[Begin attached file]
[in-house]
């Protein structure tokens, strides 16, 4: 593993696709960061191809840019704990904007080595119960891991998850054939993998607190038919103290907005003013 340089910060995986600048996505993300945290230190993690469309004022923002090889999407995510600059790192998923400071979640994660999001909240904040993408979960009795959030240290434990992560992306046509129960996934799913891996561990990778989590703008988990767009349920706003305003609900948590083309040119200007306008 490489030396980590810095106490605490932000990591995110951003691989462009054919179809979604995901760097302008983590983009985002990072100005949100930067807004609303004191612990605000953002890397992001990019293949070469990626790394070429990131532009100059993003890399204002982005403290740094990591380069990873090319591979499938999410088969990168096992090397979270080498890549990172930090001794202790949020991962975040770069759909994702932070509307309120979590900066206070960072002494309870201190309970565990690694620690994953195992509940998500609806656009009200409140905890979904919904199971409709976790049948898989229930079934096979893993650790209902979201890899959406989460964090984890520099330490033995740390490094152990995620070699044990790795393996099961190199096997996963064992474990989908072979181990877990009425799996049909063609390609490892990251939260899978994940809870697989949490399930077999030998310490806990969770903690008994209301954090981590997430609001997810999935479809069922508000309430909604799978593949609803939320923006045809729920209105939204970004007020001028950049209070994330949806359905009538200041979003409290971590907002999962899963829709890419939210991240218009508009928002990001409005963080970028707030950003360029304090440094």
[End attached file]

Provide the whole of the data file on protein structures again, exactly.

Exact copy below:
[in-house]
């Protein structure tokens, strides 16, 4: 593993696709960061191809840019704990904007080595119960891991998850054939993998607190038919103290907005003013 340089910060995986600048996505993300945290230190993690469309004022923002090889999407995510600059790192998923400071979640994660999001909240904040993408979960009795959030240290434990992560992306046509129960996934799913891996561990990778989590703008988990767009349920706003305003609900948590083309040119200007306008 490489030396980590810095106490605490932000990591995110951003691989462009054919179809979604995901760097302008983590983009985002990072100005949100930067807004609303004191612990605000953002890397992001990019293949070469990626790394070429990131532009100059993003890399204002982005403290740094990591380069990873090319591979499938999410088969990168096992090397979270080498890549990172930090001794202790949020991962975040770069759909994702932070509307309120979590900066206070960072002494309870201190309970565990690694620690994953195992509940998500609806656009009200409140905890979904919904199971409709976790049948898989229930079934096979893993650790209902979201890899959406989460964090984890520099330490033995740390490094152990995620070699044990790795393996099961190199096997996963064992474990989908072979181990877990009425799996049909063609390609490892990251939260899978994940809870697989949490399930077999030998310490806990969770903690008994209301954090981590997430609001997810999935479809069922508000309430909604799978593949609803939320923006045809729920209105939204970004007020001028950049209070994330949806359905009538200041979003409290971590907002999962899963829709890419939210991240218009508009928002990001409005963080970028707030950003360029304090440094």